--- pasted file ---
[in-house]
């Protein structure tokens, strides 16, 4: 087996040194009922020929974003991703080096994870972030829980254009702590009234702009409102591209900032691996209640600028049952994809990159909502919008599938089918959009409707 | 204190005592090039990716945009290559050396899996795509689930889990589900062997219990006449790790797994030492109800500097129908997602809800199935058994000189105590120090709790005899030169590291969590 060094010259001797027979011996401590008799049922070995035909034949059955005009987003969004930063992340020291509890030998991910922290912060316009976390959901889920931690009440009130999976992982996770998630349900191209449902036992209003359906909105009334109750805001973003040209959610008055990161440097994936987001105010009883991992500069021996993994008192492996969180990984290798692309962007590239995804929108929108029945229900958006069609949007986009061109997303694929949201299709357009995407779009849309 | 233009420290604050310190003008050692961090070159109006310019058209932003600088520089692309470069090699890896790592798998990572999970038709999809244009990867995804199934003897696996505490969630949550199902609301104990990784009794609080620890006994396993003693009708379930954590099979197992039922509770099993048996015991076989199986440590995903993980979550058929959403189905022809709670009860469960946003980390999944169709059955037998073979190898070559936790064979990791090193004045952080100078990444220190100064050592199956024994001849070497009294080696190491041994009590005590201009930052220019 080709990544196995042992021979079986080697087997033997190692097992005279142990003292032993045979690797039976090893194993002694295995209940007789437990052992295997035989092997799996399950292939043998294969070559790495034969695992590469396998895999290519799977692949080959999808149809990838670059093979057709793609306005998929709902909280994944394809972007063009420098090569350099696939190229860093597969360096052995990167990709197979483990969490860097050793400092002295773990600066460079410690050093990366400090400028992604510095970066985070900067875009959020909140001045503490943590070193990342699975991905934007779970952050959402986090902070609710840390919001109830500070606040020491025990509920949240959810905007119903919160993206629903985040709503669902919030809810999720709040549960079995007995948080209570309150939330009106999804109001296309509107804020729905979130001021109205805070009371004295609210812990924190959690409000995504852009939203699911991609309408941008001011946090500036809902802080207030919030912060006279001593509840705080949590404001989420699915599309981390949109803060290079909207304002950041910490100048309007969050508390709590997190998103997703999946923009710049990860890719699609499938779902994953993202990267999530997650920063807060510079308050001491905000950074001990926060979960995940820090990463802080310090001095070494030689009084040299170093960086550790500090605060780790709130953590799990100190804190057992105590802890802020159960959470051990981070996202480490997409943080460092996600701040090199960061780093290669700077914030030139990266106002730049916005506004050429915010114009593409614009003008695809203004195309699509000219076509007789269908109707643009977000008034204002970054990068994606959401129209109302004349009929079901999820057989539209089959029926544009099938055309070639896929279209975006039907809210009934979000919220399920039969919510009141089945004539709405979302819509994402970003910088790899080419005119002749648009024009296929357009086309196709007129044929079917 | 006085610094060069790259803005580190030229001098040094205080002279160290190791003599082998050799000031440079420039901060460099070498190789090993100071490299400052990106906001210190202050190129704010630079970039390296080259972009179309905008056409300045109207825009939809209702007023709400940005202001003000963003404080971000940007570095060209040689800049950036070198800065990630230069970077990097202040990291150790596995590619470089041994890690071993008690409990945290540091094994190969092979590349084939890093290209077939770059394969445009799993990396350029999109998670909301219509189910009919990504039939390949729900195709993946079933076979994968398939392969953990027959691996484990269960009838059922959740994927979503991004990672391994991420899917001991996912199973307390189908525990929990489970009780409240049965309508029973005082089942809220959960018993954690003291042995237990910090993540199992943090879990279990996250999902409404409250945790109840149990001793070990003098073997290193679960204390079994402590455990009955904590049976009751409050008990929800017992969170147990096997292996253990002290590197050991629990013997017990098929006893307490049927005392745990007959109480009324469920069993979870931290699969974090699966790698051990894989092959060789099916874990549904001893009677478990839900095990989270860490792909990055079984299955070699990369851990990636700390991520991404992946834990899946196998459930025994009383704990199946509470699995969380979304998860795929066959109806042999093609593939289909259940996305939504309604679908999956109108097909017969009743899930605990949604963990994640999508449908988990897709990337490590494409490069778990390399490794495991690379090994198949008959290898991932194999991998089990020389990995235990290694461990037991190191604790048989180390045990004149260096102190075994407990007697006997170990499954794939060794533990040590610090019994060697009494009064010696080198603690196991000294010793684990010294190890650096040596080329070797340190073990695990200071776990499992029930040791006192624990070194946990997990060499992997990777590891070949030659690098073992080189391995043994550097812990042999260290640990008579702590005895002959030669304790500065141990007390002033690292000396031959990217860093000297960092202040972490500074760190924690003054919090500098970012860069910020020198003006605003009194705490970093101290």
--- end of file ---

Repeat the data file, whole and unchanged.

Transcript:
[in-house]
């Protein structure tokens, strides 16, 4: 087996040194009922020929974003991703080096994870972030829980254009702590009234702009409102591209900032691996209640600028049952994809990159909502919008599938089918959009409707 | 204190005592090039990716945009290559050396899996795509689930889990589900062997219990006449790790797994030492109800500097129908997602809800199935058994000189105590120090709790005899030169590291969590 060094010259001797027979011996401590008799049922070995035909034949059955005009987003969004930063992340020291509890030998991910922290912060316009976390959901889920931690009440009130999976992982996770998630349900191209449902036992209003359906909105009334109750805001973003040209959610008055990161440097994936987001105010009883991992500069021996993994008192492996969180990984290798692309962007590239995804929108929108029945229900958006069609949007986009061109997303694929949201299709357009995407779009849309 | 233009420290604050310190003008050692961090070159109006310019058209932003600088520089692309470069090699890896790592798998990572999970038709999809244009990867995804199934003897696996505490969630949550199902609301104990990784009794609080620890006994396993003693009708379930954590099979197992039922509770099993048996015991076989199986440590995903993980979550058929959403189905022809709670009860469960946003980390999944169709059955037998073979190898070559936790064979990791090193004045952080100078990444220190100064050592199956024994001849070497009294080696190491041994009590005590201009930052220019 080709990544196995042992021979079986080697087997033997190692097992005279142990003292032993045979690797039976090893194993002694295995209940007789437990052992295997035989092997799996399950292939043998294969070559790495034969695992590469396998895999290519799977692949080959999808149809990838670059093979057709793609306005998929709902909280994944394809972007063009420098090569350099696939190229860093597969360096052995990167990709197979483990969490860097050793400092002295773990600066460079410690050093990366400090400028992604510095970066985070900067875009959020909140001045503490943590070193990342699975991905934007779970952050959402986090902070609710840390919001109830500070606040020491025990509920949240959810905007119903919160993206629903985040709503669902919030809810999720709040549960079995007995948080209570309150939330009106999804109001296309509107804020729905979130001021109205805070009371004295609210812990924190959690409000995504852009939203699911991609309408941008001011946090500036809902802080207030919030912060006279001593509840705080949590404001989420699915599309981390949109803060290079909207304002950041910490100048309007969050508390709590997190998103997703999946923009710049990860890719699609499938779902994953993202990267999530997650920063807060510079308050001491905000950074001990926060979960995940820090990463802080310090001095070494030689009084040299170093960086550790500090605060780790709130953590799990100190804190057992105590802890802020159960959470051990981070996202480490997409943080460092996600701040090199960061780093290669700077914030030139990266106002730049916005506004050429915010114009593409614009003008695809203004195309699509000219076509007789269908109707643009977000008034204002970054990068994606959401129209109302004349009929079901999820057989539209089959029926544009099938055309070639896929279209975006039907809210009934979000919220399920039969919510009141089945004539709405979302819509994402970003910088790899080419005119002749648009024009296929357009086309196709007129044929079917 | 006085610094060069790259803005580190030229001098040094205080002279160290190791003599082998050799000031440079420039901060460099070498190789090993100071490299400052990106906001210190202050190129704010630079970039390296080259972009179309905008056409300045109207825009939809209702007023709400940005202001003000963003404080971000940007570095060209040689800049950036070198800065990630230069970077990097202040990291150790596995590619470089041994890690071993008690409990945290540091094994190969092979590349084939890093290209077939770059394969445009799993990396350029999109998670909301219509189910009919990504039939390949729900195709993946079933076979994968398939392969953990027959691996484990269960009838059922959740994927979503991004990672391994991420899917001991996912199973307390189908525990929990489970009780409240049965309508029973005082089942809220959960018993954690003291042995237990910090993540199992943090879990279990996250999902409404409250945790109840149990001793070990003098073997290193679960204390079994402590455990009955904590049976009751409050008990929800017992969170147990096997292996253990002290590197050991629990013997017990098929006893307490049927005392745990007959109480009324469920069993979870931290699969974090699966790698051990894989092959060789099916874990549904001893009677478990839900095990989270860490792909990055079984299955070699990369851990990636700390991520991404992946834990899946196998459930025994009383704990199946509470699995969380979304998860795929066959109806042999093609593939289909259940996305939504309604679908999956109108097909017969009743899930605990949604963990994640999508449908988990897709990337490590494409490069778990390399490794495991690379090994198949008959290898991932194999991998089990020389990995235990290694461990037991190191604790048989180390045990004149260096102190075994407990007697006997170990499954794939060794533990040590610090019994060697009494009064010696080198603690196991000294010793684990010294190890650096040596080329070797340190073990695990200071776990499992029930040791006192624990070194946990997990060499992997990777590891070949030659690098073992080189391995043994550097812990042999260290640990008579702590005895002959030669304790500065141990007390002033690292000396031959990217860093000297960092202040972490500074760190924690003054919090500098970012860069910020020198003006605003009194705490970093101290």